Lies, Statistics, and Mark Twain
“There are three kinds of lies: lies, damned lies, and statistics.” This quote is often attributed to Mark Twain though the true source remains historically murky. Origins aside, the sentiments behind the quip are worth taking seriously. Certainly, for myself as a policy professional. But also for you, dear reader, as a concerned and engaged citizen.
Despite the opening quote, I do not suggest we throw the baby out with the bathwater. Statistics provide useful information. They are generally applicable to vast numbers of people and situations. However, it is important that we can note and make use of them within appropriate contexts. And it is important to possess a proper understanding of how an individual constructed the given statistic.
Learning to Use and Understand Statistics Well
One of my favorite examples of this comes from discussions about the supposed gender pay gap where employers allegedly pay women seventy-seven cents on the dollar compared to men. To be blunt, this talking point falls under the third type of lie. I’ll spare the full takedown here, but I have written on the matter before.
This lesson applies to all manner of other statistics we might be interested in. A more current example is the updated census poverty estimates that the US Census Bureau released in early September. Our friends from the American Enterprise Institute in DC hosted an event centered around these statistics. I encourage you all to check it out online, but I’ll summarize some of the high points below.
An Example in Poverty Statistics
In short, there are two major poverty measures that the US Census Bureau updated, the Official Poverty Measure (OPM) and the Supplemental Poverty Measure (SPM). While both provide some insights, neither of these measures provide a comprehensive view of the state of poverty in America. In the short term, neither of these measurements are particularly reliable, but they are more meaningful when considered over time.
OPM v. SPM
To begin, let’s consider the differences between the two measures. The OPM basically only considers money income. That income is benchmarked to an absolute poverty threshold and it doesn’t take other resources into account. The SPM has a broader scope of consideration. It adjusts for taxes, and it includes in-kind transfers from government assistance programs, but it does not incorporate the value of health insurance. However, one of the biggest criticisms of the SPM is that its threshold considerations are a relative measure that changes over time.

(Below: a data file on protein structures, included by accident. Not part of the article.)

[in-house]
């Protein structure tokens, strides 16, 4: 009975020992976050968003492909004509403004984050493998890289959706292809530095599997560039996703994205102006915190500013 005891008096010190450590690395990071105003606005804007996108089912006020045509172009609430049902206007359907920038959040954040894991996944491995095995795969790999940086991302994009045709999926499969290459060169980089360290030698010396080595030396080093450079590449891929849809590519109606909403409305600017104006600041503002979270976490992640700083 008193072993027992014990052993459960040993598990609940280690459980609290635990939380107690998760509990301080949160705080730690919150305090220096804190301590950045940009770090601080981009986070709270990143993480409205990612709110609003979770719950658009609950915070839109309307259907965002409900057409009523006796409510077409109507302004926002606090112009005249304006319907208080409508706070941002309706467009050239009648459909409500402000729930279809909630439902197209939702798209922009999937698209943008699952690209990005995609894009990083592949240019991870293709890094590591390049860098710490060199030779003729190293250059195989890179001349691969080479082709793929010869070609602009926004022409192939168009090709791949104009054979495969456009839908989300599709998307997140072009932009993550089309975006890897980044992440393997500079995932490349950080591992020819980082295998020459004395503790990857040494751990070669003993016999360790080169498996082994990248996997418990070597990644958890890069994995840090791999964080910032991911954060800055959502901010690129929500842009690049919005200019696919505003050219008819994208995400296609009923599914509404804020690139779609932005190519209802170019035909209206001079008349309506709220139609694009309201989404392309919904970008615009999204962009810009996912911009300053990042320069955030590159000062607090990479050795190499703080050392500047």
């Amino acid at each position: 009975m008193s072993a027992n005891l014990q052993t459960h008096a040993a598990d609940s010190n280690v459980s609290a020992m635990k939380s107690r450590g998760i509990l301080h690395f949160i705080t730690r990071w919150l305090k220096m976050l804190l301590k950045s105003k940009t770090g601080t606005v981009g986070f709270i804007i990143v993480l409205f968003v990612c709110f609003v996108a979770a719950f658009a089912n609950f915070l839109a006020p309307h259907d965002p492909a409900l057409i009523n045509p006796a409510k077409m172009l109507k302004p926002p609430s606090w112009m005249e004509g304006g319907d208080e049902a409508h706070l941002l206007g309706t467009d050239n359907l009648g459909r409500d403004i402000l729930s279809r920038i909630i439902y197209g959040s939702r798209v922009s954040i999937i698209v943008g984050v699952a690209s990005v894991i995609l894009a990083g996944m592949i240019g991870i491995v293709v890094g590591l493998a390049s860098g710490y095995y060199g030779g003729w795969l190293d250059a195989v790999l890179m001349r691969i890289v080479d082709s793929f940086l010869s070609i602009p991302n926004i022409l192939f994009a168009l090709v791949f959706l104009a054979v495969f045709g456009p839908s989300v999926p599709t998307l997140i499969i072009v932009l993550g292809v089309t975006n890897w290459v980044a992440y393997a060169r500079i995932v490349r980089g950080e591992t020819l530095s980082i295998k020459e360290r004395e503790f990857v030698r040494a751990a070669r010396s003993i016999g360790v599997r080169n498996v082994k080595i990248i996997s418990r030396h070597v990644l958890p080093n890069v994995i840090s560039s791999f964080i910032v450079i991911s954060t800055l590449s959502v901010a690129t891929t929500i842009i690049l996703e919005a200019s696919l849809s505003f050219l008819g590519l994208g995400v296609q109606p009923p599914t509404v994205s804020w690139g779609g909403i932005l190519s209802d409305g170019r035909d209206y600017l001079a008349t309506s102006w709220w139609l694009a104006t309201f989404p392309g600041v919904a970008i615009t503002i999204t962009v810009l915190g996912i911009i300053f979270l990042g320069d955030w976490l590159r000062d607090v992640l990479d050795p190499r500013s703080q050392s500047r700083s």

Given our knowledge that in-kind transfers positively affect the material well-being of individuals who receive government assistance, one might be tempted to think that the recently released 2022 SPM was vastly lower than the 2022 OPM. That presumption would be incorrect.
Instead, the Poverty in the United States: 2022 report indicated the official poverty rate to be 11.5 percent and the SPM rate to be 12.4. While that sub-1 percent difference doesn’t seem like much, it’s a remarkable difference when applied to the US population. The variances in these poverty measures indicate a difference of almost 3 million people living in poverty or not.
An Opportunity for Manipulation
These differences provide opportunities for politicians, policy professionals, and concerned citizens of all persuasions to point out problems of the day and offer policy solutions to address them. To offer a quick paired example: those on the left may highlight the jump in the SPM to suggest that government should be doing more with assistance programs to help people out of poverty while those on the right may highlight the lack of difference in the OPM to suggest that the myriad stimulus programs during the COVID pandemic made no difference.
In this case, you shouldn’t consider either those on the left or those on the right liars or damned liars. They’re simply using statistics.
Jessi Troyan is the Director of Policy & Research for the Cardinal Institute for West Virginia Policy.